Raising the Bars: Designing, Implementing and Monitoring HIV Retention in Care Interventions

By Lucy Slater November 4, 2014

NASTAD’s Global Program builds the organizational, programmatic and human resource capacity of partner public health programs around the world. In this series of blog posts, we provide a snapshot of how we are supporting locally designed strategies to improve outcomes in the countries where we work. The previous posts describing how we are “Raising the Bars” can be found below:

Part VI: Designing, Implementing and Monitoring Retention in HIV Care Interventions

Central to both Treatment as Prevention and the HIV Care Continuum is retention in care. Barriers to treatment adherence and retention, such as high cost, transportation issues, and social isolation are often exacerbated in resource-poor settings, and consistently prove a challenge for ministries of health.

South Africa

I ACT Training March 2014 A group of I ACT Facilitators recently trained by NASTAD in Gariep Dam, Free State Province, South Africa.

 

NASTAD is working to improve linkage to and retention in HIV care in South Africa, where an estimated 5.6 million people are living with HIV and AIDS, the greatest number of people in any country worldwide. In 2009, the South African government initiated the Integrated Access to Care and Treatment (I ACT) Program as one important component of its national response to the HIV epidemic. I ACT targets people recently diagnosed with HIV and recruits them into community and health facility based pre-antiretroviral therapy (ART) care and support programs. These support programs provide critical information about HIV, healthy living strategies, and treatment and care options, and help to reduce the high rate of loss to the HIV care system. NASTAD South Africa has since worked in partnership with Provincial Departments of Health (PDoH) to support the integration of I ACT into the existing health system. Leveraging this experience, NASTAD is now supporting the government at the national level as it develops a National Strategy for Linkage to Care, Retention to Care, and Adherence to Treatment of Chronic Disease.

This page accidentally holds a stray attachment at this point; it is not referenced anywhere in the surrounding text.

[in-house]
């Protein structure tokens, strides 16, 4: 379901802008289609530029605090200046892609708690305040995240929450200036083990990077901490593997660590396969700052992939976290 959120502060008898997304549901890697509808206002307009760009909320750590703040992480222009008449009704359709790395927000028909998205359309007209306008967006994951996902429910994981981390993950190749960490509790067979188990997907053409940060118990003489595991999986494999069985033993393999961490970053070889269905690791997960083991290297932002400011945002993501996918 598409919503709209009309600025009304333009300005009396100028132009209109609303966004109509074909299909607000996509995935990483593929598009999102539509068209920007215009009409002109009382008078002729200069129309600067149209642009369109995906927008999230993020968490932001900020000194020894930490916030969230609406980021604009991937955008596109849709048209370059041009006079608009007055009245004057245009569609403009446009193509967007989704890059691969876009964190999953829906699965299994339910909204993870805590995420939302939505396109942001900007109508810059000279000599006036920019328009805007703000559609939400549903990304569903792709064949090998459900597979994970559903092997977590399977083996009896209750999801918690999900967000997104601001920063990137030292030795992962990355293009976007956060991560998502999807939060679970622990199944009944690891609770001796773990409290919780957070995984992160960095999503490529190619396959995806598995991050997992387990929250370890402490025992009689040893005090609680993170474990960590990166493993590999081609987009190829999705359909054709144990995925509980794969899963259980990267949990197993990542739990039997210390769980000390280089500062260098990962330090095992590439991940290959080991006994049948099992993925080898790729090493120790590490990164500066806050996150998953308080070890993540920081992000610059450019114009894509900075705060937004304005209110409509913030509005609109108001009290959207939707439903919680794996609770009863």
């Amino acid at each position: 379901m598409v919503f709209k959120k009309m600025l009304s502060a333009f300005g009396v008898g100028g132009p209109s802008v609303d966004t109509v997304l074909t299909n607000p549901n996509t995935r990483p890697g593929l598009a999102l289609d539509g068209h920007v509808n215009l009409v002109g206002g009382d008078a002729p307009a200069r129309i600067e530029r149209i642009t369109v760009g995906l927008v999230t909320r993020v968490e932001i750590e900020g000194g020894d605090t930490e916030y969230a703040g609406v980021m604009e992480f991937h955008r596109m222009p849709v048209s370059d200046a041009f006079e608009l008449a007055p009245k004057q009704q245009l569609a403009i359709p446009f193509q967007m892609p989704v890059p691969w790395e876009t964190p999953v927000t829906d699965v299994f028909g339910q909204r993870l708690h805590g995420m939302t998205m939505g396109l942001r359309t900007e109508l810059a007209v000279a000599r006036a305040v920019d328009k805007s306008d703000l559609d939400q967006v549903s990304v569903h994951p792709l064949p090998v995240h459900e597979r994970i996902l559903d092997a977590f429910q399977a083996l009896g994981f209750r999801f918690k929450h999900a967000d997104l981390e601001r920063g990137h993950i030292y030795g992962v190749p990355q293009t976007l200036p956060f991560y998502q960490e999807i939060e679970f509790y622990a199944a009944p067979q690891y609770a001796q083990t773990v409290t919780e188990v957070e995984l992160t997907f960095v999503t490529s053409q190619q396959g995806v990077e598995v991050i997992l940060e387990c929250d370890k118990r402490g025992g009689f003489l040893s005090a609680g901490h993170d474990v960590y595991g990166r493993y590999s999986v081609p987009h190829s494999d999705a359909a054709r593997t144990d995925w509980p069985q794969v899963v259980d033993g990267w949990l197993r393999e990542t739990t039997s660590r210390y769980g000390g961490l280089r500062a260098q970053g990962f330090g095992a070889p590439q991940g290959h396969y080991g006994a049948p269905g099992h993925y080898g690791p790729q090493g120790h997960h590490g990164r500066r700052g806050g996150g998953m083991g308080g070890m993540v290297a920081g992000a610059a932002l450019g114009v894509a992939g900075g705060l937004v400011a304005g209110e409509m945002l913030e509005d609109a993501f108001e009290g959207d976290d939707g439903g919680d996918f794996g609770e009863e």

Ethiopia

In Ethiopia, the government has made a strong commitment to provision of ART, with 249,174 adults and 16,000 children receiving ART as of 2012. However, among those enrolling in HIV care, approximately 25% were no longer retained in care after one year. Ethiopian regional health bureaus requested that NASTAD Ethiopia support them in designing effective community based interventions to help prevent this loss to care. After conducting a baseline assessment, which revealed a number of barriers and challenges for HIV patients to access medical care, NASTAD collaborated with local stakeholders to develop an intervention targeting HIV-positive adults in the rural town of Arba Minch.

In Arba Minch, 13 community support workers (most of whom were also living with HIV) were recruited and trained to provide:

  • Education on HIV treatment and healthy living
  • Counseling and social support (including helping clients to address feelings of internalized stigma, and barriers to adherence and retention in care)
  • Referrals to other community organizations for food or other assistance

The intervention was found to be highly successful, with very little loss to follow-up. Both the patients and the community support workers who participated in the program benefited greatly from the sense of mutual support, openness and positivity that this community oriented intervention provided.

Haiti

In Haiti, patient attrition is a persistent issue, particularly among people co-infected with HIV and tuberculosis (TB). In Haiti today, an estimated 150,000 people are living with HIV, corresponding to 2.1% of the adult population. Compounding the burden of HIV is an aggressive TB epidemic: it is estimated that 30,000 people are living with TB in Haiti, and an estimated 20% of those TB patients are known to be HIV positive. The co-epidemic of HIV/TB complicates the Ministry of Health’s efforts to improve the health of the population and effectively leverage the Treatment as Prevention strategy.

NASTAD Haiti is supporting the Haiti Ministry of Health to optimize its existing Community Health Team program, which organizes teams of health workers to follow-up with people living with HIV and HIV/TB in their communities, ensure that they are linked to care, and understand and adhere to their treatment plans. NASTAD Haiti is building the Community Health Teams’ capacity to address the high attrition rates through mentored implementation of a toolkit that:

  • Ensures consistent, timely and quality care and follow up;
  • Identifies and supports patients who are at risk of loss to follow-up; and
  • Provides monitoring and evaluation data about the teams’ activities and outcomes.

This approach will strengthen local capacity to improve retention to care at the community level and increase community literacy with respect to HIV treatment, ultimately improving patient outcomes and achieving greater prevention benefits of HIV treatment.

If you are interested in learning more about how NASTAD Global works to strengthen the HIV Care Continuum in all of the countries where we work, please contact Lucy Slater.

Visit NASTAD.org/global to learn more about the NASTAD Global Program.

Gen Meredith, Associate Director, Global Program, NASTAD, Mark Griswold, Senior Manager, Global Program, NASTAD and Anna Carroll, Senior Associate, Global Program, NASTAD, also contributed to the development of this post.